And despite the 10-6 finish in ’88, once the playoffs began, you may as well say that they were ALREADY the ’89 version (or, better yet, once the 6-5 start was out the way)! They blast the #1 defense and then go to bitter cold Chicago and club a solid 12-4 squad that – though not what they were three years earlier, Buddy Ryan long gone – still had enough Super Bowl Shuffle-leftoverture in the tank to possibly hoist another Lombardi if, however, not as dominantly as in ’85.
Sure enough, the G-men give SF much better games in ’88 or ’89, but in my opinion they were merely good teams but not great as they were in ’86 and would be again in ’90. Tuna, I believe, actually stated that he thinks his ’89 installment was his best ever. Parcells knows beat, but it still to me is pretty hard to believe despite they winning the division and finishing 2nd-seed at 12-4. On MNF, SF opened up a 24-7 lead on them before closing things out at 34-24, Rams convincingly beat them in LA and – again like in ’88 – Eagles sweep them! Yes, Buddy Ball simply had Tuna’s #, not necessarily an overall ‘better’ team, but still. San Fran beats G-men again by 10 in a hypothetical ’89 playoff match, I think.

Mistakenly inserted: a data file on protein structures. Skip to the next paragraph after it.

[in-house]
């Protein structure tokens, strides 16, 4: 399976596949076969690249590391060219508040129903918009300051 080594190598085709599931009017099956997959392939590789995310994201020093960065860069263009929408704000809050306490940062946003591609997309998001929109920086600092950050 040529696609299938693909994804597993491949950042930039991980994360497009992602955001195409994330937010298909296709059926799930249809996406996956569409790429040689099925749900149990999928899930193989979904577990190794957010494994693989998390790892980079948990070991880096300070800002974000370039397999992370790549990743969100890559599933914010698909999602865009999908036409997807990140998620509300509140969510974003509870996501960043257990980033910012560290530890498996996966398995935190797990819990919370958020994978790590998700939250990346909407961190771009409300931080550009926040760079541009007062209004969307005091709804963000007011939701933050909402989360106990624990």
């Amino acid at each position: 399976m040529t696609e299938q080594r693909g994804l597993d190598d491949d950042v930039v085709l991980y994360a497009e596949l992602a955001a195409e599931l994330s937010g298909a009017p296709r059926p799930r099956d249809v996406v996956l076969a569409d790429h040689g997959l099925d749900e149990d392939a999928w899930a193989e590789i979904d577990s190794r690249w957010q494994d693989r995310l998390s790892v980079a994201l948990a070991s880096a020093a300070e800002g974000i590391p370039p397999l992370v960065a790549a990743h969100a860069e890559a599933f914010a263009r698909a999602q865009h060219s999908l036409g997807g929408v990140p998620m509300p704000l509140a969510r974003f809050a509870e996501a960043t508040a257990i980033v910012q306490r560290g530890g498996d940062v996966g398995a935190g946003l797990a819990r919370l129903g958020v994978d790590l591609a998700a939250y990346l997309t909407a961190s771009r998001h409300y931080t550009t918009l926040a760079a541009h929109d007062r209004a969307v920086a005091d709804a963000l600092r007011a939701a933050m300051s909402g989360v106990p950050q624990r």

While it’s true the Eagles did have the Giants number, New York had San Francisco’s. Yes the 49ers were lucky they didnt have to face a Giants team that beat them 3 straight times in the playoffs. If this wasn’t important you wouldn’t have mentioned how often the Eagles beat New York.
In most instances, history has the chance to be burned into our memories where when we think back to the moment games were played, one team can seem invincible. Think back to 2011 and the 15-1 Packers losing to Eli Manning in the playoffs. The 15-1 Vikings in ’98 losing in the NFC Championship to Atlanta. Those teams were going to finish like those ’89 Niners and oops… didnt quite make it.
Yet the passage of time and reading about the 14-2 Niners invincibilty grows each year in stature. Those of us who weren’t 49er fans clearly know what a threat the Giants were and it played out the following year as the football God’s decreed. No matter how a 49er fan tries to soften that blow. It played out on a 100 yard stage in front of millions. To the victor goes the spoils and in this epic theater New York won the playoff battle 3-2. Give them their due as this was the only championship game battle between the two and the only road victory in their playoff series. Give them their due.